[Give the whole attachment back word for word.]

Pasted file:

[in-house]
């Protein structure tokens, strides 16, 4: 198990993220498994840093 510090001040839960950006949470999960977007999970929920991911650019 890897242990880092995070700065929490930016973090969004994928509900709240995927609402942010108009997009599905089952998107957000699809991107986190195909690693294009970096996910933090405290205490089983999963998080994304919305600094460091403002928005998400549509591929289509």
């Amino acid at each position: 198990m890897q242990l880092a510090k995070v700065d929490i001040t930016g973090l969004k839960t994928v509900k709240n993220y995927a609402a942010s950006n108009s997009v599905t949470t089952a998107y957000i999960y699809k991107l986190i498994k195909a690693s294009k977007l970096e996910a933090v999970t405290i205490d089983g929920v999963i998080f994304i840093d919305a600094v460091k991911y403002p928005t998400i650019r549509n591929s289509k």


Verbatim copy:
[in-house]
């Protein structure tokens, strides 16, 4: 198990993220498994840093 510090001040839960950006949470999960977007999970929920991911650019 890897242990880092995070700065929490930016973090969004994928509900709240995927609402942010108009997009599905089952998107957000699809991107986190195909690693294009970096996910933090405290205490089983999963998080994304919305600094460091403002928005998400549509591929289509």
């Amino acid at each position: 198990m890897q242990l880092a510090k995070v700065d929490i001040t930016g973090l969004k839960t994928v509900k709240n993220y995927a609402a942010s950006n108009s997009v599905t949470t089952a998107y957000i999960y699809k991107l986190i498994k195909a690693s294009k977007l970096e996910a933090v999970t405290i205490d089983g929920v999963i998080f994304i840093d919305a600094v460091k991911y403002p928005t998400i650019r549509n591929s289509k």